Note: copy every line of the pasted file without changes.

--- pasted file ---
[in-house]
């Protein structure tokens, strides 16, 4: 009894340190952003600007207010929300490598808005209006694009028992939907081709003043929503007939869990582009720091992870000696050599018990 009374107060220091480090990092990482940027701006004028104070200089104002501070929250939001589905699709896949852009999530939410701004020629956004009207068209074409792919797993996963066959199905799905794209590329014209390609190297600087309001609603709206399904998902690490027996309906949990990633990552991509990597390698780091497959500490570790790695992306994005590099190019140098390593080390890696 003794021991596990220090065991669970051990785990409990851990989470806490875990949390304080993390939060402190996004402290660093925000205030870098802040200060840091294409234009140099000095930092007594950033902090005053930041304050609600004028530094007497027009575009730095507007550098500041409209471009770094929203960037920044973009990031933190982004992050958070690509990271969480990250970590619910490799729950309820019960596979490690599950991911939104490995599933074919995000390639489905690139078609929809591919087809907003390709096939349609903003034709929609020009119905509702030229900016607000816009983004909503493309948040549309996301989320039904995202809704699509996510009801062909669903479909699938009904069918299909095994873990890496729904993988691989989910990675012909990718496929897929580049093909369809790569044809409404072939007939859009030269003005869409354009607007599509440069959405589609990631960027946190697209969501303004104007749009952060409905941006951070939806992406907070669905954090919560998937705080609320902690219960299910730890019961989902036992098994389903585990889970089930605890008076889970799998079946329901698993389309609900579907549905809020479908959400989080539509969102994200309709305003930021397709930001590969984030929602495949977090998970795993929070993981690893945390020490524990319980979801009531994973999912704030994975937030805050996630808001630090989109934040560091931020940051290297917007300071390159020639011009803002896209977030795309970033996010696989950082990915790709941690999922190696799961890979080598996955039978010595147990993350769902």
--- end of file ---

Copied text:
[in-house]
């Protein structure tokens, strides 16, 4: 009894340190952003600007207010929300490598808005209006694009028992939907081709003043929503007939869990582009720091992870000696050599018990 009374107060220091480090990092990482940027701006004028104070200089104002501070929250939001589905699709896949852009999530939410701004020629956004009207068209074409792919797993996963066959199905799905794209590329014209390609190297600087309001609603709206399904998902690490027996309906949990990633990552991509990597390698780091497959500490570790790695992306994005590099190019140098390593080390890696 003794021991596990220090065991669970051990785990409990851990989470806490875990949390304080993390939060402190996004402290660093925000205030870098802040200060840091294409234009140099000095930092007594950033902090005053930041304050609600004028530094007497027009575009730095507007550098500041409209471009770094929203960037920044973009990031933190982004992050958070690509990271969480990250970590619910490799729950309820019960596979490690599950991911939104490995599933074919995000390639489905690139078609929809591919087809907003390709096939349609903003034709929609020009119905509702030229900016607000816009983004909503493309948040549309996301989320039904995202809704699509996510009801062909669903479909699938009904069918299909095994873990890496729904993988691989989910990675012909990718496929897929580049093909369809790569044809409404072939007939859009030269003005869409354009607007599509440069959405589609990631960027946190697209969501303004104007749009952060409905941006951070939806992406907070669905954090919560998937705080609320902690219960299910730890019961989902036992098994389903585990889970089930605890008076889970799998079946329901698993389309609900579907549905809020479908959400989080539509969102994200309709305003930021397709930001590969984030929602495949977090998970795993929070993981690893945390020490524990319980979801009531994973999912704030994975937030805050996630808001630090989109934040560091931020940051290297917007300071390159020639011009803002896209977030795309970033996010696989950082990915790709941690999922190696799961890979080598996955039978010595147990993350769902």